Guest Post from Kim Macneil:
I teach in the Learning Assistance Life Skills (LALS) program at Lord Byng Secondary. I have introduced Reciprocal Teaching (Palincsar and Brown, 1984) as an activity that promotes the use of a range of reading strategies in order to boost comprehension. Many in our group love reading the newspaper during Silent Reading so we oscillate between the West Coast Reader and The Province as sources of concise and current writing. Students actively participate in their reading, and I’ve used it successfully as an approach to reading Social Studies and Science textbooks in the past.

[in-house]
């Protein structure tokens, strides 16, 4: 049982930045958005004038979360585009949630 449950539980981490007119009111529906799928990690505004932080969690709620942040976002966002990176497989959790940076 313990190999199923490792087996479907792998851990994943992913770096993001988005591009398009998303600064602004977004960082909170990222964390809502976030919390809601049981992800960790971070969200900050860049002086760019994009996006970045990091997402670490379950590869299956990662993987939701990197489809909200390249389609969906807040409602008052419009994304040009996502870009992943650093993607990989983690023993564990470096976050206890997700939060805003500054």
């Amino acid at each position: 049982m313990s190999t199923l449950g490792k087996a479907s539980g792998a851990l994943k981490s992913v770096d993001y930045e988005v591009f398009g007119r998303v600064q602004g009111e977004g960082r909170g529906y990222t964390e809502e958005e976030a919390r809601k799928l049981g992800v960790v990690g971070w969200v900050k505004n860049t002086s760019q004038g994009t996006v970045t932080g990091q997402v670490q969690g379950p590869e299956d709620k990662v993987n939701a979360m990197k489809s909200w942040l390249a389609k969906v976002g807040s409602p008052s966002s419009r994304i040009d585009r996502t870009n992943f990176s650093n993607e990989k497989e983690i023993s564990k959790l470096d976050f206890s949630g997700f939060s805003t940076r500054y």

Very briefly, Reciprocal Teaching is comprised of the following four comprehension activities:
- Predicting what the segment is about.
- Raising questions about a text segment.
- Clarifying difficult vocabulary concepts.
- Summarizing the important points.
The teacher explicitly models how to use the comprehension activities with the goal of gradually releasing the responsibility of strategy-use to students. This is initially accomplished through a scripted process which ultimately helps students to build their capacity to use the strategies both independently and inter-dependently as they ‘Reciprocally Teach’ each other in small groups.
For lesson plans and materials please go to http://www.miamisci.org/tec/index.html.
Palincsar, A., & Brown, A.L. (1984). Reciprocal teaching of comprehension-fostering and comprehension-monitoring activities. Cognition and Instruction, 1, 117-175.